Accept that you may not progress as fast as you thought you would. Everyone is different. You must stick with it and give yourself a chance to develop the habit of running. Your running will get better and easier with time, it always does, but you must persevere. For example, if you are trying to lose weight and do not see immediate results, you should not focus on the scale, but on running. Weight loss is a byproduct of running. Focus on running, and do not obsess over the weight thing. Of course, your diet is something thing you must focus on, but not while running! If you think you do not run fast enough to your liking, you must accept that to run fast, you have to learn to run slowly first. In other words, you must give your body a chance to adapt to the impact running has on your joints, your cardiopulmonary system and your mind. Gradually, you will run faster without even doing it intentionally. Only then should you start focusing on speed (if it is an objective).
Pay attention to how you fuel your body. Yes, you should be mindful about what you consume, even if you do not want to lose weight. The funny thing about running is that you develop a habit of paying attention to what you eat. I do not mean to cut everything unhealthy out of your diet. I mean know when to restrict and when to indulge. That requires some discipline, but you can develop it gradually. Do not go all out and starve yourself! Do not get fanatical either. Veganism is not for everyone. The Paleo diet either! I will not get into these diet trends, but I will say this: Everything in moderation and balanced works. There are many nutrition gurus out there, each preaching their own thing. Compare, ask around, and consult a certified nutrition professional (one that ACTUALLY studied the topic).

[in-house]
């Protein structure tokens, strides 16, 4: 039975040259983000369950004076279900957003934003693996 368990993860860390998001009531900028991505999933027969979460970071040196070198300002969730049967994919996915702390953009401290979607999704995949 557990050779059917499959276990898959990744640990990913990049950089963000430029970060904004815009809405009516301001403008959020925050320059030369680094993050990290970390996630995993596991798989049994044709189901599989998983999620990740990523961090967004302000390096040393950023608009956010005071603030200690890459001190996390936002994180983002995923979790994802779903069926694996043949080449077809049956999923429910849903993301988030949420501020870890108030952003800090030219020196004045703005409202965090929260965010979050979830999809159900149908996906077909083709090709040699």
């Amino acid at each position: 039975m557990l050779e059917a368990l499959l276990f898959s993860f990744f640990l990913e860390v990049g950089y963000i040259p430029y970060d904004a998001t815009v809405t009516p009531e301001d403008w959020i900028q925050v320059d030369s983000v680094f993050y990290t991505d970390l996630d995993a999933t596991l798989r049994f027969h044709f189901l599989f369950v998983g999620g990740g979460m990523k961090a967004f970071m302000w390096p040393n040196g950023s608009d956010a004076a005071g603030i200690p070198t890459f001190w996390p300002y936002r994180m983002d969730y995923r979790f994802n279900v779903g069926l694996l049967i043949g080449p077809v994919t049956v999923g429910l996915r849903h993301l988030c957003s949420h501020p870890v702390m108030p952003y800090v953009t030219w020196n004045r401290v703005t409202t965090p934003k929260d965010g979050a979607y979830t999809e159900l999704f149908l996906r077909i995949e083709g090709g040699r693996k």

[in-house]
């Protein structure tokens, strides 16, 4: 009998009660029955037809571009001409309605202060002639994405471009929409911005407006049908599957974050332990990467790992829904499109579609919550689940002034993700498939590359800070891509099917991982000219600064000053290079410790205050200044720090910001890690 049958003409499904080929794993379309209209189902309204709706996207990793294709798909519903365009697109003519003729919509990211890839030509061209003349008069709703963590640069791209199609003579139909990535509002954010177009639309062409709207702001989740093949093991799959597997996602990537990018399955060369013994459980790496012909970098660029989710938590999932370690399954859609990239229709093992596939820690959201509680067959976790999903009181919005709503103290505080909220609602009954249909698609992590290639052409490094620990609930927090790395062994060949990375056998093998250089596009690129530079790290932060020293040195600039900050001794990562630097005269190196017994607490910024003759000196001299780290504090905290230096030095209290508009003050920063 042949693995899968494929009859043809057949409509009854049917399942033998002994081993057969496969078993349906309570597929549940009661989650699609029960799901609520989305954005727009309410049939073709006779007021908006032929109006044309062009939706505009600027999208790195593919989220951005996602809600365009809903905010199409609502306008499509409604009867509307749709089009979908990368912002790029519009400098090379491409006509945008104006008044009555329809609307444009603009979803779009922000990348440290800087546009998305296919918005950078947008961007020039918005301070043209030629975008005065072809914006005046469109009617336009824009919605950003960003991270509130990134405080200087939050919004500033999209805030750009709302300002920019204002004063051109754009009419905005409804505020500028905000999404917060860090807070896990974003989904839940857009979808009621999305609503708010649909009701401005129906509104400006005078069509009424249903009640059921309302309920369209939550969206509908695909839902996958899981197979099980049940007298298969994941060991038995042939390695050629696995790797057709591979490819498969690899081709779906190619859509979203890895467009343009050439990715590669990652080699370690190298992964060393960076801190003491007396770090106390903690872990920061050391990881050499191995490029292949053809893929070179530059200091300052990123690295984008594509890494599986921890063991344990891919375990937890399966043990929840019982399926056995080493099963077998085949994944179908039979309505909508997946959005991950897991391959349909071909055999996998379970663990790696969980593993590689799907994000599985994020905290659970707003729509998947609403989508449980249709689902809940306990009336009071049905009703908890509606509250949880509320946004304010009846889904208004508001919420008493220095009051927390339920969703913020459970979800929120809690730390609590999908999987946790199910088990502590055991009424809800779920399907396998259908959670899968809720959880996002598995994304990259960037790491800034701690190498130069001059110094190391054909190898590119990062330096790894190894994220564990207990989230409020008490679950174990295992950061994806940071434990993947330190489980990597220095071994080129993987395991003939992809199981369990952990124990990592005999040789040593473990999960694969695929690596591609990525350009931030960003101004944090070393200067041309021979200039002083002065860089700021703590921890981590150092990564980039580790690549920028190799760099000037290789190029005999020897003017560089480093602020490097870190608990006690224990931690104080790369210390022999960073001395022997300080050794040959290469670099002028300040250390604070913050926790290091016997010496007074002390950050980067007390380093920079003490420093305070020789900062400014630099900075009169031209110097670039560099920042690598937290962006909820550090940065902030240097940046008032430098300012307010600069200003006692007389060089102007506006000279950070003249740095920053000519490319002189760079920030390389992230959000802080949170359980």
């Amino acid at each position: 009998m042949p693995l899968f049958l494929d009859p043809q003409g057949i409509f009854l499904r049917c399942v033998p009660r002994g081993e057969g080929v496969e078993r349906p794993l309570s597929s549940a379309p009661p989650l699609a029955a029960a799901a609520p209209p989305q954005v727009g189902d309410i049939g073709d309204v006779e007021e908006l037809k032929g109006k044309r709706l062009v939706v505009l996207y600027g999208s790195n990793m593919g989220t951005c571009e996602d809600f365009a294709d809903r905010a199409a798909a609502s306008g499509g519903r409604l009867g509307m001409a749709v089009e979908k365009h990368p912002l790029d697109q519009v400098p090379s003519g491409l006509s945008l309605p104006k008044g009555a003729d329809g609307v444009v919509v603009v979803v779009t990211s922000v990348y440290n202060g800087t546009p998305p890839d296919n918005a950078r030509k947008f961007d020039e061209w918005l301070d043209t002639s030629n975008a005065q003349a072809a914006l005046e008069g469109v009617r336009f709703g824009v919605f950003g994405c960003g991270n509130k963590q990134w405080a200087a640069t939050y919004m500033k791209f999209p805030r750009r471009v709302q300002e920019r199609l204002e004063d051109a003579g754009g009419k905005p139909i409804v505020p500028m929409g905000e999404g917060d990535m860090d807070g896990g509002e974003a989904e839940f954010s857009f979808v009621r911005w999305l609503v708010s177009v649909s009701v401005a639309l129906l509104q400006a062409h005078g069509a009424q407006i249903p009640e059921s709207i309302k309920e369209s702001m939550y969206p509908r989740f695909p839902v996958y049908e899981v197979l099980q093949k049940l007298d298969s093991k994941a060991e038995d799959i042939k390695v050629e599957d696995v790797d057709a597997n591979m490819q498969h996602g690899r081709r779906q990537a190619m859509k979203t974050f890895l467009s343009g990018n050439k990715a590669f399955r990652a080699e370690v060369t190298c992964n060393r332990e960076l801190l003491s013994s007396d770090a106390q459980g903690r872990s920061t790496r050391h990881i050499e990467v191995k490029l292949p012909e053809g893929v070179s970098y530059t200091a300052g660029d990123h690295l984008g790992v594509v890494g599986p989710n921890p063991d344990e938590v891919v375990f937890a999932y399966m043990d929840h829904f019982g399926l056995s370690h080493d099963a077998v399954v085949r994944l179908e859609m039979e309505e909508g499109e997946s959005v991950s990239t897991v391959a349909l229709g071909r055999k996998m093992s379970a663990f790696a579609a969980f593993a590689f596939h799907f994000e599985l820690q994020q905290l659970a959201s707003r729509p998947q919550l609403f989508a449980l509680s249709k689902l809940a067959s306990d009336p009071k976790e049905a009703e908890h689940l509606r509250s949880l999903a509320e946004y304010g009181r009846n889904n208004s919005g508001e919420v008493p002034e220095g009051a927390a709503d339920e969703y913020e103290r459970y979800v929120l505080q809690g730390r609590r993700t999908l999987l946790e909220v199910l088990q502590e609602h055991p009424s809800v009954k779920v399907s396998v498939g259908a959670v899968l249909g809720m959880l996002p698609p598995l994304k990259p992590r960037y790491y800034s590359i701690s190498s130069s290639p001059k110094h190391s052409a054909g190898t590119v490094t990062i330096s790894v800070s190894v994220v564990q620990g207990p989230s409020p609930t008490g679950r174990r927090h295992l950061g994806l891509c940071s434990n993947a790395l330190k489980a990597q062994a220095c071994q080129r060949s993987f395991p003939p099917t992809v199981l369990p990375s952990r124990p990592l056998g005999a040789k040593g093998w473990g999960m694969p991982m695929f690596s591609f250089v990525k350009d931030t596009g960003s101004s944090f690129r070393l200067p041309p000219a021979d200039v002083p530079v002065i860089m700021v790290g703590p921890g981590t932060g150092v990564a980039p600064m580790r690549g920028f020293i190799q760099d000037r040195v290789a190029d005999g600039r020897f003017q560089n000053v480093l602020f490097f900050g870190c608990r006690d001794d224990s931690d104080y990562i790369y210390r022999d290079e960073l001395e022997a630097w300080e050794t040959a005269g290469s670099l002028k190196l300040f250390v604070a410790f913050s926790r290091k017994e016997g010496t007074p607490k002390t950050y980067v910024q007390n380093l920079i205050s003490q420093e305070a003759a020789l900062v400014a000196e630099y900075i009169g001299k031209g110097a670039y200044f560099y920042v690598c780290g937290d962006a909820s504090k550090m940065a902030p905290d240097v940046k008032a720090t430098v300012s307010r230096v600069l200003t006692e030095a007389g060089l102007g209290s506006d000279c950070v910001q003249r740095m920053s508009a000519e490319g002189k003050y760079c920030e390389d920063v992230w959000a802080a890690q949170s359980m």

Running is not a chore. It is not a religion either. You should not HAVE to run, but you should WANT to run instead. On the other hand, do not succumb to the “I don’t feel like it today” syndrome too often because it develops a bad habit and weakens your mental strength.
Accept that resting is a component of running progress. It is easy to go on a streak and feel constantly depleted, tired, and burnt out. You must learn to rest when it is time to rest. That does not mean play tennis! It means REST. Going for a long walk is considered a form of rest by some (I do). But sometimes, kicking back, raising your legs and watching TV are OK. Be aware, there is something called overtraining, and it has consequences!
Learn to run alone. Yes, I know, running in a group is fun (to some), but running alone has its specific benefits. So, if you like running in a group, run alone at least once a week and reap the benefit of both settings.
Running tends to change people for the best. Unfortunately, it can sometimes change people for the worst. Do not become a compulsive runner and ignore everyone and everything else. In other words, do not freak out because you did not run. Do not drive people nuts because you have to put in a run today. Be careful of addiction and self-destructive behaviour. Running is supposed to be fun. It is not a chore or your job. None will die if you do not run. You are not saving lives either!
There is much more to discuss around the topic of starting to run. Contact me if you want to talk about a specific topic. I will be happy to help you.
I want to conclude with the following. Running has transformed me with time, and if you engage in this sport by gradually dosing your efforts according to your availability and abilities, you will progress. You will also realize that you will be more productive in other areas of your life because your mind will be (or seem) clearer. You will feel stronger and up to whatever task. You will become mentally tougher and won’t shy away from a challenge. As a matter of fact, if you do things related to running properly, people WILL notice your transformation. They may ask you about what made you different. The answer will be: running.